BBC | Wednesday, 2 May 2012 | Click here for original article
"Indigenous Londoners" have been forced out of the city, hitting the BNP's chances of success in this week's election, the party has claimed.
In 2008 the anti-illegal immigration party scored a success when they won a seat on the London Assembly.
But their national spokesman said "real, indigenous people" had since been "driven out" of the city.
Simon Darby said the cash-strapped party would focus scant resources on the race for London's City Hall.
But the party's former deputy leader downplayed its chances of success.
"The biggest thing in London is demographics," Mr Darby said. "The way real indigenous people in London are being driven out - that's our biggest challenge."
Mr Darby was Nick Griffin's number two until 2010.Big changes
He said he did not know how many council candidates the party is fielding in Thursday's local elections but that the number was "well down" on previous years.
Observers have said there will be 131 BNP candidates standing.
The party has been beset with financial problems so will target campaigning in London at the expense of other parts of the country, Mr Darby said.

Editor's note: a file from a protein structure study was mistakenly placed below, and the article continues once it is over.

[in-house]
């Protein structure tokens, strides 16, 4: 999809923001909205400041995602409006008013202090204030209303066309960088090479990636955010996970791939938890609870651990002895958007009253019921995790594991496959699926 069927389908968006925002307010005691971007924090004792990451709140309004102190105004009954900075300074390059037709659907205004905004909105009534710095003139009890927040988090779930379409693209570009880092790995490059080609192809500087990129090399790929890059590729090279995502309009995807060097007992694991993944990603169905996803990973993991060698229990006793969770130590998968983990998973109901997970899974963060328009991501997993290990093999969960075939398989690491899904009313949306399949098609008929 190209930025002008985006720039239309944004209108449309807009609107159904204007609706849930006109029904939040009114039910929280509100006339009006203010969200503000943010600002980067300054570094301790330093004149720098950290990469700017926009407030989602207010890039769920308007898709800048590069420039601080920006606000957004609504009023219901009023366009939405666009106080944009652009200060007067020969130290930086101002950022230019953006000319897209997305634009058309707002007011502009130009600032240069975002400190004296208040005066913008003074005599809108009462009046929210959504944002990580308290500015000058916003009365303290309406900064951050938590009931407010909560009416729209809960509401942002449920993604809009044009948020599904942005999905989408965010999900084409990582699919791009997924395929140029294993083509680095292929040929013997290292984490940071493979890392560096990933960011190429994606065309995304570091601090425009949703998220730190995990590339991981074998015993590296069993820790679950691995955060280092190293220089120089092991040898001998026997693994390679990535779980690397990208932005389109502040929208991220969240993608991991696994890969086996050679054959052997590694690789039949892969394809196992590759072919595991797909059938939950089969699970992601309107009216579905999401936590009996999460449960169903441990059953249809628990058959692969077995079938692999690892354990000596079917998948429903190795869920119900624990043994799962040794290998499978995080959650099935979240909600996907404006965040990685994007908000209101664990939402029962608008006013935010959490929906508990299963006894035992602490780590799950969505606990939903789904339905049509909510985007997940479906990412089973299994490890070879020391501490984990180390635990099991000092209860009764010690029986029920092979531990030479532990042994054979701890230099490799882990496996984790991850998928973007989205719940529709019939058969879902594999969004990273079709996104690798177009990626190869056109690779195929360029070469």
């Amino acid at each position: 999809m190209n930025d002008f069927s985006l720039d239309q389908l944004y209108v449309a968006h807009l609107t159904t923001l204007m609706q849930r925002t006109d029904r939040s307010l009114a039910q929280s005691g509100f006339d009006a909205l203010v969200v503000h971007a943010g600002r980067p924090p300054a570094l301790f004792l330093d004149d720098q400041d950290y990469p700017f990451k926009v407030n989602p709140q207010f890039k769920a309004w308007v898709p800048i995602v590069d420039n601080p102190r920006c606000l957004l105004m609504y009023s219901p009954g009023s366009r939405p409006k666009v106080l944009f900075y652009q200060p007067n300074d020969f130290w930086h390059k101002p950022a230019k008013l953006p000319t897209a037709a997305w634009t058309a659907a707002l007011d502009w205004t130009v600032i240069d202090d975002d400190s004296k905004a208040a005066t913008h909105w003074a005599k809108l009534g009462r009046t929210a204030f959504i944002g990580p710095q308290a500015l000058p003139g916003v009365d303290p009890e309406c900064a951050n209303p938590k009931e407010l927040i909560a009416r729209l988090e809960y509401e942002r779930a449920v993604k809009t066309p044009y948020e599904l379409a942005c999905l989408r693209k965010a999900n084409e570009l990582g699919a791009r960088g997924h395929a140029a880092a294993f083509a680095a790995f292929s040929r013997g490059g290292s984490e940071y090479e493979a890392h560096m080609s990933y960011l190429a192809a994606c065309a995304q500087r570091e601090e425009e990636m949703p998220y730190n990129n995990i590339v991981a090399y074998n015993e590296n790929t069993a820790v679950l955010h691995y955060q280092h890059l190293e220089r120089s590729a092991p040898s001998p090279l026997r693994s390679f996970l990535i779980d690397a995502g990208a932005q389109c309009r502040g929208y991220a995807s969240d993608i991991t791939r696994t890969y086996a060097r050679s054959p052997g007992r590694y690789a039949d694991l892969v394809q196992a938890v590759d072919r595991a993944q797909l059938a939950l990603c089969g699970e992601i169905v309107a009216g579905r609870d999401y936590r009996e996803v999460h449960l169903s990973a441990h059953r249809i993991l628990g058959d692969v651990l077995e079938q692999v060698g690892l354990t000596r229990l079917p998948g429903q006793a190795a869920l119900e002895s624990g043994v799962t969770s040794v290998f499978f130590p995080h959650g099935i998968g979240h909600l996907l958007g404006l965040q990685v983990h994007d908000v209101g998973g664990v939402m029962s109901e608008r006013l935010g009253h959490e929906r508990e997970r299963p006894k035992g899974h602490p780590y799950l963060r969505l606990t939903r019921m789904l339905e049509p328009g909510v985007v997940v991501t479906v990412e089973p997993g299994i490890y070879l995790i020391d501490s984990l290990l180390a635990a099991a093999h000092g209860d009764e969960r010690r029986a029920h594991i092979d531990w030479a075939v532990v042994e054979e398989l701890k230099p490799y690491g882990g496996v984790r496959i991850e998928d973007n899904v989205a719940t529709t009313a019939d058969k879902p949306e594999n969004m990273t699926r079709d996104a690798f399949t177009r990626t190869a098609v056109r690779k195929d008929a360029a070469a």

"We don't see why we should continue to push ourselves and get into more and more debt... I'm not going to try to hide and disguise the reasons why we're down."
After successes in local, London Assembly and European elections, the party's fortunes have since declined and the number of BNP councillors has fallen to around 10.
In 2008 they won one London Assembly seat with 5% of the London-wide vote.
But Mr Darby said there had been "big changes" in the ethnic composition of parts of the city in the last four years.
"There's lots more African names on the electoral roll in Barking and Dagenham. It's happened very quickly and it's very worrying," he added.
Mr Darby said the party was now in a "much better financial state" to fight elections in the future - including the forthcoming police commissioner contests - after an ex-tube driver left BNP £500,000.
He claimed an information booklet distributed for free by election officials to 300,000 London homes constituted a "very good deal" for the party. The booklet carries information about voting and a campaign message from every mayoral candidate.